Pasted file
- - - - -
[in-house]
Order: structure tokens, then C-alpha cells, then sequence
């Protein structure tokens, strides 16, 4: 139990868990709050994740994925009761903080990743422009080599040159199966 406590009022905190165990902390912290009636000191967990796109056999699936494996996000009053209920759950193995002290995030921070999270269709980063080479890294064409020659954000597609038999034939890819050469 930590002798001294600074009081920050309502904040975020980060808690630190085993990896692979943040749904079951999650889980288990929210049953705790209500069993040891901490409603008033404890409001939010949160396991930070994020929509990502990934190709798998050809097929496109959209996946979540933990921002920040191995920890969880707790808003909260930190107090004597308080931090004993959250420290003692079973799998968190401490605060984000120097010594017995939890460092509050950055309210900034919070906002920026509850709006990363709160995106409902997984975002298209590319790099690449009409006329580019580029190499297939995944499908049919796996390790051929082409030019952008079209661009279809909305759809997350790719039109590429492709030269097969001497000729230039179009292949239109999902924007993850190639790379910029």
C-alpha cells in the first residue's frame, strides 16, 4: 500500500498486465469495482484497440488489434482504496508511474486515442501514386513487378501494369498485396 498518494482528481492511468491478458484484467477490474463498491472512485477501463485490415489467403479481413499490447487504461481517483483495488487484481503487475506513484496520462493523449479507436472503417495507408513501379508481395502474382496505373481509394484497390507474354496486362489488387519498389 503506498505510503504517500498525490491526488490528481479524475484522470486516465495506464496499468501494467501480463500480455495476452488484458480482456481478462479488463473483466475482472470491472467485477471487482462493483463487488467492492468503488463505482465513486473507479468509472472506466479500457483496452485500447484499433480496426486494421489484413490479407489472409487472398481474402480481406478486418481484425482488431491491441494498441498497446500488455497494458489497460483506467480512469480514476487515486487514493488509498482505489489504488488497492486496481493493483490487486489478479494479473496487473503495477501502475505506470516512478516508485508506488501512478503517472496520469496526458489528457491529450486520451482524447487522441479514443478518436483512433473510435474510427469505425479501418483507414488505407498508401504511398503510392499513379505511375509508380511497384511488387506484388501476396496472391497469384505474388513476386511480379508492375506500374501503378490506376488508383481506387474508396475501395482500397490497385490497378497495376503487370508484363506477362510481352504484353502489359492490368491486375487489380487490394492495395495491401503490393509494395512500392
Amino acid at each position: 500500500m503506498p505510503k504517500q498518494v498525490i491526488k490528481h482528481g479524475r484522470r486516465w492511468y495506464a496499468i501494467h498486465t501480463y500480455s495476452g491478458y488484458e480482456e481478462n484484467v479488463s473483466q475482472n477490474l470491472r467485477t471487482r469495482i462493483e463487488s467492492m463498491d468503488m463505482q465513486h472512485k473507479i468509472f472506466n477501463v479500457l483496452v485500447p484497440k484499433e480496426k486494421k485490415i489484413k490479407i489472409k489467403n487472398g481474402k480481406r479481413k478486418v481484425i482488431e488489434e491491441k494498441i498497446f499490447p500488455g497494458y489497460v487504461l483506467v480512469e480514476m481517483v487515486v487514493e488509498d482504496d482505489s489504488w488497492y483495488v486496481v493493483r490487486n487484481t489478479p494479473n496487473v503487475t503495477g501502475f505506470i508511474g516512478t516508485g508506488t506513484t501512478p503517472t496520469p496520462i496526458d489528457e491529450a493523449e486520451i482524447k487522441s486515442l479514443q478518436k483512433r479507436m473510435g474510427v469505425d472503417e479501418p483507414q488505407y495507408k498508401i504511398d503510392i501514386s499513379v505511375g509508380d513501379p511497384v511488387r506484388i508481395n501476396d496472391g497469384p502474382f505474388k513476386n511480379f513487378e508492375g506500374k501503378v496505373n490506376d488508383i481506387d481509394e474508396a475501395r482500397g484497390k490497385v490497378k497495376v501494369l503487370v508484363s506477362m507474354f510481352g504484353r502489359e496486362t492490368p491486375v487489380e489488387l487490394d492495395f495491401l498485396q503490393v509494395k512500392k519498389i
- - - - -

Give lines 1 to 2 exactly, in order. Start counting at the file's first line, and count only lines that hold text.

[in-house]
Order: structure tokens, then C-alpha cells, then sequence